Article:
The diplomatic and military friction over China’s attempts to create sovereign waters in the South China Sea escalated yesterday with the seizure of an unmanned drone from an American ship, which became public within the last hour or so. The US insists that the USNS Bowditch, a US Navy oceanographic survey ship (T-AGS-62), was conducting routine scientific research in international waters off of the Philippines. When the crew attempted to bring it back to the ship along with another unmanned drone in use, a ship from the Chinese navy seized one of the drones and refused to acknowledge communications with the Bowditch:
US Defense official: US oceanographic drone was being retrieved by the USS Bowditch, but the Chinese swooped in and "they stole it."
— NBC Nightly News with Lester Holt (@NBCNightlyNews) December 16, 2016
Bowditch had stopped in the water to pick up two underwater drones. At that point a Chinese naval ship that had been shadowing the Bowditch put a small boat into the water. That small boat came up alongside and the Chinese crew took one of the drones.
The US got no answer from the Chinese on the radio when it said the drone was American property, the official said.
As they turned away, the Chinese did come up on the radio and indicated they were returning to their own operations.
US oceanographic research vessels are often followed in the water under the assumption they are spying. In this case, however, the drone was simply measuring ocean conditions, the official said.
This isn’t the only provocation this week from China in the area. They installed weapons on their man-made islands in the South China Sea to back up their claims of sovereignty over the trade routes:
As of the moment, the Obama administration has filed a formal démarche with China, demanding the return of the drone:
Department of Defense confirms that China has captured an underwater US Navy drone that was collecting data in the South China Sea pic.twitter.com/0uwp0DorcP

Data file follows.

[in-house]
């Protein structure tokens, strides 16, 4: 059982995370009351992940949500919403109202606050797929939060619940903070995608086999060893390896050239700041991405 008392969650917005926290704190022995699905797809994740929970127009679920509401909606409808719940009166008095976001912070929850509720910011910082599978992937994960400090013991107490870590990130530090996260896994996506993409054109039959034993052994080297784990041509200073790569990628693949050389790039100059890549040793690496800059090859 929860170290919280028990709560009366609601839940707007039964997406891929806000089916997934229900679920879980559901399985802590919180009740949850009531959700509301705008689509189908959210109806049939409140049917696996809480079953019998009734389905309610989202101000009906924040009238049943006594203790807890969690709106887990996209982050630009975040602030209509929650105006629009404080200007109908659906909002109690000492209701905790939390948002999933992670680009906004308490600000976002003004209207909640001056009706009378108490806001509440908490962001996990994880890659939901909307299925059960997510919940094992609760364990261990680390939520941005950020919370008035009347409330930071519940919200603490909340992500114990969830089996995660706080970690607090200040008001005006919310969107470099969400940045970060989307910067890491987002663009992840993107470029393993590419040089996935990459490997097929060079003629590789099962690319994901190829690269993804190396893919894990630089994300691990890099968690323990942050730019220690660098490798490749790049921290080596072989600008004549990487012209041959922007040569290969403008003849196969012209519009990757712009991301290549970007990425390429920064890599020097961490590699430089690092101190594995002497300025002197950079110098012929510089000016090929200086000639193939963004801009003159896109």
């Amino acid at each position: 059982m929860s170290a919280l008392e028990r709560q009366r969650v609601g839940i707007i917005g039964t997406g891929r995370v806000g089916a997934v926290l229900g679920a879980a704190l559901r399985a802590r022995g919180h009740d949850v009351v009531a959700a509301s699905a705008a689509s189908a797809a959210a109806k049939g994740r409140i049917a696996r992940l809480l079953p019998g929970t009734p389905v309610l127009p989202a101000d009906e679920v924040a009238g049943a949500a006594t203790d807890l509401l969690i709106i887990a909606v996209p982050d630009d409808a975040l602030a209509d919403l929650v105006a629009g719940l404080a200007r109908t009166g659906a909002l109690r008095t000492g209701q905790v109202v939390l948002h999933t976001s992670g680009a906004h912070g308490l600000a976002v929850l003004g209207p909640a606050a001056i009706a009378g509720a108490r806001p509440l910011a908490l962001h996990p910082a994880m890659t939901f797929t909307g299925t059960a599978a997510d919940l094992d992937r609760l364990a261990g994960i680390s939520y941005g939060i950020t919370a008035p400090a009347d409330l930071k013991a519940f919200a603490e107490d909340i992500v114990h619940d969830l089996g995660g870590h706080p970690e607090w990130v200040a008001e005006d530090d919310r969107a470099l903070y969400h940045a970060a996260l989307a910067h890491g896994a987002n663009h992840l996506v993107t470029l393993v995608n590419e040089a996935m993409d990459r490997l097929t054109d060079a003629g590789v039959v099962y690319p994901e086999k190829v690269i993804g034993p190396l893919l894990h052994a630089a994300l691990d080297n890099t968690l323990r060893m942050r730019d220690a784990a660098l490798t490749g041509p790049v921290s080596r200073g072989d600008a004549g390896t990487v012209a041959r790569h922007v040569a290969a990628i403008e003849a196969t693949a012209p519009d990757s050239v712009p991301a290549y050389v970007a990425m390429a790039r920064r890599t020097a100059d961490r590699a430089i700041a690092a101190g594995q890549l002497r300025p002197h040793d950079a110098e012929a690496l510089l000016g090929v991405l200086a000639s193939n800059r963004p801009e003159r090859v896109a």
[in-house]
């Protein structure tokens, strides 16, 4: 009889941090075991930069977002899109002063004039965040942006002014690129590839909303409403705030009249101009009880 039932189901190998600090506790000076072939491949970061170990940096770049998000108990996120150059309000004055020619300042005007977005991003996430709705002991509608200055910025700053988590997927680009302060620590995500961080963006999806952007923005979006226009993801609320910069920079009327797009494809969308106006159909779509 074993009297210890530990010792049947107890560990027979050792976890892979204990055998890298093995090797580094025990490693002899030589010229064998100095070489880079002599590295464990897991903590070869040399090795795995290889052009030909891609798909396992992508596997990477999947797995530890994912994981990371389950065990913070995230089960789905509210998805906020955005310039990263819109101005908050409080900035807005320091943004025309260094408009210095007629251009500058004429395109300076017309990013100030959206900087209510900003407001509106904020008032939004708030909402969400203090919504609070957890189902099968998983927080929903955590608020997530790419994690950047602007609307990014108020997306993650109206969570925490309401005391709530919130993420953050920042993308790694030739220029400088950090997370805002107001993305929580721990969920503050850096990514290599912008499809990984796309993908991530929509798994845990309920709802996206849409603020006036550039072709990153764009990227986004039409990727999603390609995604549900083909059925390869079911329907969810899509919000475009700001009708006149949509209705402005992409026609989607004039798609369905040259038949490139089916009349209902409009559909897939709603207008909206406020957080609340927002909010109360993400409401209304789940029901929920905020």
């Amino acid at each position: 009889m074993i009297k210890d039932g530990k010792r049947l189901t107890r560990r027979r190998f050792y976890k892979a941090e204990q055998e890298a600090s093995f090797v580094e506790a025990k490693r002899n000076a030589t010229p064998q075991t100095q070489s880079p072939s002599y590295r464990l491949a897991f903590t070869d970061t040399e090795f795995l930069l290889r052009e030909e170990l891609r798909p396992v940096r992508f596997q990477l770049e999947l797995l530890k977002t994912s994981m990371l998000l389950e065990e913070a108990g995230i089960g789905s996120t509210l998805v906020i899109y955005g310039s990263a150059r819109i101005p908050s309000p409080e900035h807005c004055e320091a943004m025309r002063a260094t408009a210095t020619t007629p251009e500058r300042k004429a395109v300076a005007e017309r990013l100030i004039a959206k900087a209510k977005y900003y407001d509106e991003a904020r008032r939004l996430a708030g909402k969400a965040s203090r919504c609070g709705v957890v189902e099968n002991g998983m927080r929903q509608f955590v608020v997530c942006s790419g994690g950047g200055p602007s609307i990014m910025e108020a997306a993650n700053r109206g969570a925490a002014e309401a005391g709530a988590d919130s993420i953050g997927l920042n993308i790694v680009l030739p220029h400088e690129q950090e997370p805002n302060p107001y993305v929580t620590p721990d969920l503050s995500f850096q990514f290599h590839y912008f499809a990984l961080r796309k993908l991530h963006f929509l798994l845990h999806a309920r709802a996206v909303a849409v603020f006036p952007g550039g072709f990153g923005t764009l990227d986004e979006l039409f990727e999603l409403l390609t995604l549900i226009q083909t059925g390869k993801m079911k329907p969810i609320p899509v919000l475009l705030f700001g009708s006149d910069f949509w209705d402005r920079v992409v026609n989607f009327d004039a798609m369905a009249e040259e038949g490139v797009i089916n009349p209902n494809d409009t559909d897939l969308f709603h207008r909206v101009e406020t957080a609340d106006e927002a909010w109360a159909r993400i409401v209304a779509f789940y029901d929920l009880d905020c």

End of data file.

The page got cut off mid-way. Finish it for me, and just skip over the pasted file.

— BuzzFeed News (@BuzzFeedNews) December 16, 2016
That’s diplomatic language for a protest, and it usually requires a response between countries with normal diplomatic relations. The likeliest response here is a return of the drone — after China’s intelligence and military analysts get a good look at it, of course.
The point of this exercise isn’t really to check out our underwater drone technology. It’s to scare off the US Navy from challenging China’s invention of sovereignty in the South China Sea. That might have been why the Bowditch was out there, in spite of the benign description offered by the Navy. The mission of this class of ships is to “Support worldwide oceanography programs, including performing acoustical, biological, physical and geophysical surveys.” The US Navy would certainly be interested in the “physical and geophysical” aspects of these islands, especially in regard to their illegitimate creation. That’s probably what the Chinese thought, anyway, and wanted to send a message like buzz off in response. It could also be a response to Donald Trump’s opening to Taiwan, but this appears more of a direct statement about China’s ambitions in the South China Sea.
What happens if China refuses to return our equipment? Perhaps Barack Obama will offer an explanation in today’s pre-vacation press conference before he ships out to Hawaii, scheduled to start at 2:15 ET this afternoon. This could be his working-est vacation yet, but at least he’ll be in good position to respond. That’s why he’s going to Hawaii, right — to be on the front lines and deal with the situation directly?